CS 201 | Unsupervised Learning of Segmentation By Recognition and For Recognition, STELLA YU, University of Michigan, Ann Arbor

Speaker: Stella Yu
Affiliation: University of Michigan, Ann Arbor


Image segmentation in computer vision has evolved such that it is routinely treated as an end task.  For example, for autonomous driving, we are interested in segmenting a road scene into {\it cars, bikes, motorcycles, persons, trees, lamp-posts, traffic signs, curbs}, etc.  To differentiate a person in different contexts, we label {\it a person on a bike} a {\it bike-rider}, {\it a person on a curb} a {\it pedestrian}, {\it a person on a horse} a {\it horse-rider}.  To understand the intent and action of a person, we want to segment a person into {\it head, torso, arms, legs}.  Segment-Anything-Model (SAM) takes supervised segmentation to a large scale, giving a false impression that segmentation is now solved.

My view is that segmentation underlies the generalization capability of visual intelligence and supervised segmentation is simply the wrong approach.  Segmentation should be treated not as an end-goal itself, but as an internal mid-level representation that serves visual recognition.   I will present our recent works in this direction, including unsupervised learning of objectness and visual context, unsupervised discovery of visual semantic hierarchies and part-whole hierarchies.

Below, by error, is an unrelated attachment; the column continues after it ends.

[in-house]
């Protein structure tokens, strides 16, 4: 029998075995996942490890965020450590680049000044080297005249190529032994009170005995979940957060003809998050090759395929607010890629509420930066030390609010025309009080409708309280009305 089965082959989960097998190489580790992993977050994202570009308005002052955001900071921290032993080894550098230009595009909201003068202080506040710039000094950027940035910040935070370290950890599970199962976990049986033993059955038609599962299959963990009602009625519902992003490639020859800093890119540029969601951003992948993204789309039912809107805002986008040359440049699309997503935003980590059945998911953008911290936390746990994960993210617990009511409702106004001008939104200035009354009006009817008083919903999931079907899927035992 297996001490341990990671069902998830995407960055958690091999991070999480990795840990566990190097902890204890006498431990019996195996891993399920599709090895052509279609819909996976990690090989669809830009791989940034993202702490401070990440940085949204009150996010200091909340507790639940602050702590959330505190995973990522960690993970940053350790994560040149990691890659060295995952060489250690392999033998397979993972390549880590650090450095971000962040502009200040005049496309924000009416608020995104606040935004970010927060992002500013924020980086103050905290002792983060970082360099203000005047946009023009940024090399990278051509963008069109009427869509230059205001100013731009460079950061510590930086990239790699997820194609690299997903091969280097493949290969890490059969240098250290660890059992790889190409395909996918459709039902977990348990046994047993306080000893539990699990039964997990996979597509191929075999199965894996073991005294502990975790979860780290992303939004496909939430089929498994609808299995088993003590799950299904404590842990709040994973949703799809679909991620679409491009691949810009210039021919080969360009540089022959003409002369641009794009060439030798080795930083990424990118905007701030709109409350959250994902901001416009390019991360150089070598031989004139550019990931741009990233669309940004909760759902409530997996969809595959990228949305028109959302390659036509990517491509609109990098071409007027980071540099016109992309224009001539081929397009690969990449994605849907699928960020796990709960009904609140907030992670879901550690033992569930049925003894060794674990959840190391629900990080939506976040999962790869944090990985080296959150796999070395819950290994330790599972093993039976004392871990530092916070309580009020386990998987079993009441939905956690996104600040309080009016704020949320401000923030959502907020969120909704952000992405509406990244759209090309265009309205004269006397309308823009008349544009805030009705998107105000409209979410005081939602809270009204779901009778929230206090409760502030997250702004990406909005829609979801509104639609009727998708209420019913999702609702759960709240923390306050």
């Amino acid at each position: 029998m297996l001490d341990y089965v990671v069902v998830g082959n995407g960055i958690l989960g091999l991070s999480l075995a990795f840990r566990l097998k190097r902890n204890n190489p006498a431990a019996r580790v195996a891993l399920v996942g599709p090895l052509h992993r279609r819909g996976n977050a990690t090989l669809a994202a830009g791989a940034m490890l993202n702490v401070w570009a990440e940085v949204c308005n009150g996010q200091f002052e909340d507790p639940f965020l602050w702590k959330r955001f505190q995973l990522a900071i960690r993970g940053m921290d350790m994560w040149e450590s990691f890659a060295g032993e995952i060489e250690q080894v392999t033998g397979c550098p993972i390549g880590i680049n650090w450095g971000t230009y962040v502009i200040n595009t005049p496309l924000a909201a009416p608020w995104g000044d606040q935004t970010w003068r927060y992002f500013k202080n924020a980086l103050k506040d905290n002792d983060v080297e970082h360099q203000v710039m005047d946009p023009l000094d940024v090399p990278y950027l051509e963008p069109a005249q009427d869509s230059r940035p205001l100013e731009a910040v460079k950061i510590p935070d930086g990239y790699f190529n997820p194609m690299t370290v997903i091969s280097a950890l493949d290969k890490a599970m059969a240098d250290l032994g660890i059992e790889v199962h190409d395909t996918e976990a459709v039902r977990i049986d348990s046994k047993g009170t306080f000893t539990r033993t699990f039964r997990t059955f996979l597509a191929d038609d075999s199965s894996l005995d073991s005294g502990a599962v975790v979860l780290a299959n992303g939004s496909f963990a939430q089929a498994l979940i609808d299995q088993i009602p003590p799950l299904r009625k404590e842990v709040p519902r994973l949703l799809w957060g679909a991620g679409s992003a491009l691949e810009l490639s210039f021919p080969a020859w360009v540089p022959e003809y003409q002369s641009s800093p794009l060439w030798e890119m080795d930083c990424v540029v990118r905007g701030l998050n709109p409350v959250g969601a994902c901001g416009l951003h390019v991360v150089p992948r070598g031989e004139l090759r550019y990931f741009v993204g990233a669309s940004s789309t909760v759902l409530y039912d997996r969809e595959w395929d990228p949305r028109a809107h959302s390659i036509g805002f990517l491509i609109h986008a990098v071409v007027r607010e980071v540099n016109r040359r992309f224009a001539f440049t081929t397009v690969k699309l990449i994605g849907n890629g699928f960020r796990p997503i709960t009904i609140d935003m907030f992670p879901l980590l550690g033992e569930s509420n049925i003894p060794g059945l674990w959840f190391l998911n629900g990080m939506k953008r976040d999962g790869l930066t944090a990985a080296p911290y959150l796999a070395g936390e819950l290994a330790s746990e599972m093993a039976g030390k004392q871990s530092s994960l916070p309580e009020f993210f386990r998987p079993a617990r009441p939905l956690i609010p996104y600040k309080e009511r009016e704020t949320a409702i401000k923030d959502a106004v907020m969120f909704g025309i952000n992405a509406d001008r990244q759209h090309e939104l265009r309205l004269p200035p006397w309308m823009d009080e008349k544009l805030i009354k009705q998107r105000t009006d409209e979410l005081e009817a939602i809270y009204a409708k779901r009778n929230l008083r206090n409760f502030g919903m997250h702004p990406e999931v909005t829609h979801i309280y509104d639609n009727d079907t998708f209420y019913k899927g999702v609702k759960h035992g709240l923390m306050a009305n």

Stella Yu received her Ph.D. from Carnegie Mellon University, where she studied robotics at the Robotics Institute and vision science at the Center for the Neural Basis of Cognition.  Before she joined the University of Michigan faculty in Fall 2022, she has been the Director of Vision Group at the International Computer Science Institute, a Senior Fellow at the Berkeley Institute for Data Science, and on the faculty of Computer Science, Vision Science, Cognitive and Brain Sciences at UC Berkeley.  Dr. Yu is interested not only in understanding visual perception from multiple perspectives, but also in using computer vision and machine learning to automate and exceed human expertise in practical applications.

Hosted by Professor Bolei Zhou

Date(s) - Jan 30, 2024
4:15 pm - 5:45 pm

3400 Boelter Hall
420 Westwood Plaza Los Angeles California 90095